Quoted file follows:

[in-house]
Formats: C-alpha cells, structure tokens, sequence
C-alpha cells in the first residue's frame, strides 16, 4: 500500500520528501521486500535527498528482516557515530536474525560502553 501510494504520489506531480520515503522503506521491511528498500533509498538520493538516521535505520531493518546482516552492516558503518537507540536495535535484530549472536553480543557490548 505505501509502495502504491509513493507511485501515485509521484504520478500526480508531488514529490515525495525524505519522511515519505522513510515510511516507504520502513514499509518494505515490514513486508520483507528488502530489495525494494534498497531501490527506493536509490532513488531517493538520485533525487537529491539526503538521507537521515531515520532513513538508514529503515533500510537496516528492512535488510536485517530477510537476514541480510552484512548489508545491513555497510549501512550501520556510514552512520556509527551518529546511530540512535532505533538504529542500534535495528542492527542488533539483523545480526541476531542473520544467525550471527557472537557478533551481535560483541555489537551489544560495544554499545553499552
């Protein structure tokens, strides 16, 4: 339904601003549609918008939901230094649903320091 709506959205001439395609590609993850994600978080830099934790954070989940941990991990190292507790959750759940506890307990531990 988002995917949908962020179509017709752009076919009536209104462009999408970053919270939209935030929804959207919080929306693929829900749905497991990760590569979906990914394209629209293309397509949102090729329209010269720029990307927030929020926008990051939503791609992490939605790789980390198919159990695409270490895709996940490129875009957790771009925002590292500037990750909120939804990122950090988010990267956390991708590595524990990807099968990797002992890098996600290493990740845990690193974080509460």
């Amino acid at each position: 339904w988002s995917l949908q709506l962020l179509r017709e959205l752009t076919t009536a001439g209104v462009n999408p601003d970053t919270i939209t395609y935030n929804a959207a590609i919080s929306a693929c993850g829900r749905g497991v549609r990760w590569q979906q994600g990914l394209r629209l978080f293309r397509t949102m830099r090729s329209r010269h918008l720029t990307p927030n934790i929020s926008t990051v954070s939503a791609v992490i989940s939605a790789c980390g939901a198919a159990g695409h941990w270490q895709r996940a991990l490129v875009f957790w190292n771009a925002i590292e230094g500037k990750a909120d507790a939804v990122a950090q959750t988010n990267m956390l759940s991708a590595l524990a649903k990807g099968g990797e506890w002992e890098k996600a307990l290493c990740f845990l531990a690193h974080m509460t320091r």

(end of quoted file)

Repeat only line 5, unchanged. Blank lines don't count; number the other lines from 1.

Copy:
């Amino acid at each position: 339904w988002s995917l949908q709506l962020l179509r017709e959205l752009t076919t009536a001439g209104v462009n999408p601003d970053t919270i939209t395609y935030n929804a959207a590609i919080s929306a693929c993850g829900r749905g497991v549609r990760w590569q979906q994600g990914l394209r629209l978080f293309r397509t949102m830099r090729s329209r010269h918008l720029t990307p927030n934790i929020s926008t990051v954070s939503a791609v992490i989940s939605a790789c980390g939901a198919a159990g695409h941990w270490q895709r996940a991990l490129v875009f957790w190292n771009a925002i590292e230094g500037k990750a909120d507790a939804v990122a950090q959750t988010n990267m956390l759940s991708a590595l524990a649903k990807g099968g990797e506890w002992e890098k996600a307990l290493c990740f845990l531990a690193h974080m509460t320091r």